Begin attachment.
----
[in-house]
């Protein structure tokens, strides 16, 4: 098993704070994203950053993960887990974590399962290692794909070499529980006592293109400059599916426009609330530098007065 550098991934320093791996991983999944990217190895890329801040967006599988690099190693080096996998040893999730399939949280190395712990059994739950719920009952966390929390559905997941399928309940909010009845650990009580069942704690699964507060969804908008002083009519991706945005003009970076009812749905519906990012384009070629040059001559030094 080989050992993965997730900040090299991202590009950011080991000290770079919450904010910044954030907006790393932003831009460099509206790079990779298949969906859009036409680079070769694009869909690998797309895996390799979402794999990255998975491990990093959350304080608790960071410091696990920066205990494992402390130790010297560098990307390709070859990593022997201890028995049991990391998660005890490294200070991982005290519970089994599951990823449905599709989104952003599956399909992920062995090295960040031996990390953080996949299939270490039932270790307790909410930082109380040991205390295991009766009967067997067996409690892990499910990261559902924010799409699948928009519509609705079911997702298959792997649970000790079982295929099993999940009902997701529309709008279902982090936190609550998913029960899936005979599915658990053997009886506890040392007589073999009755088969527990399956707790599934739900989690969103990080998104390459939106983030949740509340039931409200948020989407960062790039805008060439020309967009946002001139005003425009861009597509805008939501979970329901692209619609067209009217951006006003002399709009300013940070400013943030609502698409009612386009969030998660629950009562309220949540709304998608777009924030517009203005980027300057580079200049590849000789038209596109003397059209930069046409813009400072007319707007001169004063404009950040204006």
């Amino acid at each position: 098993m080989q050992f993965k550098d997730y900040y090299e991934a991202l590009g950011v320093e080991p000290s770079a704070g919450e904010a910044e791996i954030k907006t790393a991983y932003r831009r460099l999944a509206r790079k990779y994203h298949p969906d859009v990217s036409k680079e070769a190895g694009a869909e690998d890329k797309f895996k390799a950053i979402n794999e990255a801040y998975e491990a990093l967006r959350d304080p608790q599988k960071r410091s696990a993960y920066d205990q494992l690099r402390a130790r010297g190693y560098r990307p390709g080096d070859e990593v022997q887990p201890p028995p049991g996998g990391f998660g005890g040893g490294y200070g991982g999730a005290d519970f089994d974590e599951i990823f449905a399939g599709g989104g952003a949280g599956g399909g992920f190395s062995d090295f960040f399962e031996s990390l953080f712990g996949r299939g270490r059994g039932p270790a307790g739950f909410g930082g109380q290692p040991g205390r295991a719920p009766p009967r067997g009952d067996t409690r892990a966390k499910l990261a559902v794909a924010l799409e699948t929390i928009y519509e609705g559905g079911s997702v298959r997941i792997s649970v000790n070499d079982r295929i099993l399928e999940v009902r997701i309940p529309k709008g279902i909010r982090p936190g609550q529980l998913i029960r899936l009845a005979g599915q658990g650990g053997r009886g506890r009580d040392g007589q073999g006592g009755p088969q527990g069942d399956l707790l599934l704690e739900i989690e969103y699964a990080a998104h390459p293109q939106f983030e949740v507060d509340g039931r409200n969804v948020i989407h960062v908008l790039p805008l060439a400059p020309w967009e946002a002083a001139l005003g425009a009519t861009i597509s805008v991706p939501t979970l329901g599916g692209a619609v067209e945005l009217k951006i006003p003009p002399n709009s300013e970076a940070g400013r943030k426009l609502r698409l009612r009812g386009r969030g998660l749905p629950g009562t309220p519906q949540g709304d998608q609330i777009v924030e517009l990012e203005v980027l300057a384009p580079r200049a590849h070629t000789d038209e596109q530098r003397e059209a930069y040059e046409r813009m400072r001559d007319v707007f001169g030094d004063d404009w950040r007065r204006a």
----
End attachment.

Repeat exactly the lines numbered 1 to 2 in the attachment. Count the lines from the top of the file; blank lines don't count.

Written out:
[in-house]
């Protein structure tokens, strides 16, 4: 098993704070994203950053993960887990974590399962290692794909070499529980006592293109400059599916426009609330530098007065 550098991934320093791996991983999944990217190895890329801040967006599988690099190693080096996998040893999730399939949280190395712990059994739950719920009952966390929390559905997941399928309940909010009845650990009580069942704690699964507060969804908008002083009519991706945005003009970076009812749905519906990012384009070629040059001559030094 080989050992993965997730900040090299991202590009950011080991000290770079919450904010910044954030907006790393932003831009460099509206790079990779298949969906859009036409680079070769694009869909690998797309895996390799979402794999990255998975491990990093959350304080608790960071410091696990920066205990494992402390130790010297560098990307390709070859990593022997201890028995049991990391998660005890490294200070991982005290519970089994599951990823449905599709989104952003599956399909992920062995090295960040031996990390953080996949299939270490039932270790307790909410930082109380040991205390295991009766009967067997067996409690892990499910990261559902924010799409699948928009519509609705079911997702298959792997649970000790079982295929099993999940009902997701529309709008279902982090936190609550998913029960899936005979599915658990053997009886506890040392007589073999009755088969527990399956707790599934739900989690969103990080998104390459939106983030949740509340039931409200948020989407960062790039805008060439020309967009946002001139005003425009861009597509805008939501979970329901692209619609067209009217951006006003002399709009300013940070400013943030609502698409009612386009969030998660629950009562309220949540709304998608777009924030517009203005980027300057580079200049590849000789038209596109003397059209930069046409813009400072007319707007001169004063404009950040204006």